In the spring of 2021 the University of Alaska Museum of the North, led by Mammals Collection Manager, Aren Gunderson, articulated and suspended a 43' Bowhead Whale skeleton from the lobby ceiling. It is currently the only suspended bowhead whale skeleton in the Americas. The specimen, a young male harvested by Alaska Native hunters in 1963 near Utqiagvik (formerly Barrow), has been in the museum's Mammals Collection since 1965, with only the skull on exhibit since 1980. Close to 80 bones were missing or too damaged for display and had to be replicated with the help of 3D printers. The printed bones, made of white plastic, needed the help of artists to blend in with the rest of the skeleton.
Mareca Guthrie, Fine Arts Curator, and I worked to make the fabricated bones undetectable.
The fabricated bones range in size from tiny finger bones to giant mandibles. Most were printed in more than one piece and glued together. The seams then had to be sanded and the bones wiped with ethanol before they could be primed, painted, and coated with a UV filtering matte varnish. Before the first batch of fabricated bones arrived, a primer color close to the lightest shade of most of the natural bones was selected. We closely examined the natural bones to dissect the visible colors and chose a handful of pigments to use. We used Golden brand acrylic paints, the most valuable colors being titan buff, raw sienna, raw umber, carbon black, burnt sienna, and yellow ochre. Also crucial to the process were natural sea sponges and acrylic matte medium. The matte medium was used to thin the paint and make it more transparent. Paintbrushes were used a bit, but sea sponges were more useful for creating the variety of textures needed to make the replica bones look as close to the natural bones as possible.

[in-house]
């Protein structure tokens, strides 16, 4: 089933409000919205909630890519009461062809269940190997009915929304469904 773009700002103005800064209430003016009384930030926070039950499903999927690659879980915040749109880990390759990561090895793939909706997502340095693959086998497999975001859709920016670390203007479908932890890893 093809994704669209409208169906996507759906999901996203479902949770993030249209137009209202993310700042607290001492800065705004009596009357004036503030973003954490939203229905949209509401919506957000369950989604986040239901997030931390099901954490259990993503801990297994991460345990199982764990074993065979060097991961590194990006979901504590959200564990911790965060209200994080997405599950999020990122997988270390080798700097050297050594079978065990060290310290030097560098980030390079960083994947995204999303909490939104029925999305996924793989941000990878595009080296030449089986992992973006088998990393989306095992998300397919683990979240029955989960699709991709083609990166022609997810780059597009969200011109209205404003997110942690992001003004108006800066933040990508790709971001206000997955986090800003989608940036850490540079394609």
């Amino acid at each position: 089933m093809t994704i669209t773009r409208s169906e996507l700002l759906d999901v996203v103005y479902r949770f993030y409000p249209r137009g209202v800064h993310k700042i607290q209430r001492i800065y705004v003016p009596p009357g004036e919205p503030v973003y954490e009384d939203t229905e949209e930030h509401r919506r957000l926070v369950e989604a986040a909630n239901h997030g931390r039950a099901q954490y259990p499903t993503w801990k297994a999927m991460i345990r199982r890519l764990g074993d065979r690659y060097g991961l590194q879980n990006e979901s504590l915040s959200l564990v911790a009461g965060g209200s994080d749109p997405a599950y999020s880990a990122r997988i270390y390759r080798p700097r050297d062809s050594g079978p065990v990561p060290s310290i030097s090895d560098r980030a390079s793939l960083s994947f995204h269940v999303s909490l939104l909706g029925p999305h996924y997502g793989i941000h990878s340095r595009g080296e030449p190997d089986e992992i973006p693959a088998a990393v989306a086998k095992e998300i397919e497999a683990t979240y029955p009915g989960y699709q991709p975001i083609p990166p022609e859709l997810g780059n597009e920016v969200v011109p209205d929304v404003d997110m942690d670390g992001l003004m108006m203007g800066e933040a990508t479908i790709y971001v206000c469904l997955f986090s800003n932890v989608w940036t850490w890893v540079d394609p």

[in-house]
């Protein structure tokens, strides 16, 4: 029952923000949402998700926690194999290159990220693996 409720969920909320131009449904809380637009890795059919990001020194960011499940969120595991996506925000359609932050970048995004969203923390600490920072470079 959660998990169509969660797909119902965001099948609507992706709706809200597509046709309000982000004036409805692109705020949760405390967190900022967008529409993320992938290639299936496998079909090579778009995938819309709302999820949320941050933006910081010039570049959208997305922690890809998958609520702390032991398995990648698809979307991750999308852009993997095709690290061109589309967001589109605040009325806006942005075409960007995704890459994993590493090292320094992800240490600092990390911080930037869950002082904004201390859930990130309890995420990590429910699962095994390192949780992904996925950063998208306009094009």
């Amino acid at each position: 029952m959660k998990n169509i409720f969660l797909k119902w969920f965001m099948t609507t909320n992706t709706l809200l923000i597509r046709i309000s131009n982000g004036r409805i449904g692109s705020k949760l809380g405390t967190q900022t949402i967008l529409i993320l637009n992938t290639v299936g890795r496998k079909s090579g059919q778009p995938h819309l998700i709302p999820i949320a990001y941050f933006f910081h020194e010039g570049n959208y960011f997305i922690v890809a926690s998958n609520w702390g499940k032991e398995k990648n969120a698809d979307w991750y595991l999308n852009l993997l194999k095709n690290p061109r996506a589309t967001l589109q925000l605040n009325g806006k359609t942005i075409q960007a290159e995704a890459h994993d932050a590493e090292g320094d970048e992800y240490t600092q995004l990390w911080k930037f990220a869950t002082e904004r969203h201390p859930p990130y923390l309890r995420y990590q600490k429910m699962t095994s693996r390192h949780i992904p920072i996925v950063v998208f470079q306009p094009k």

The exhibition of this Bowhead Whale skeleton was made possible by the Bill Stroecker Foundation.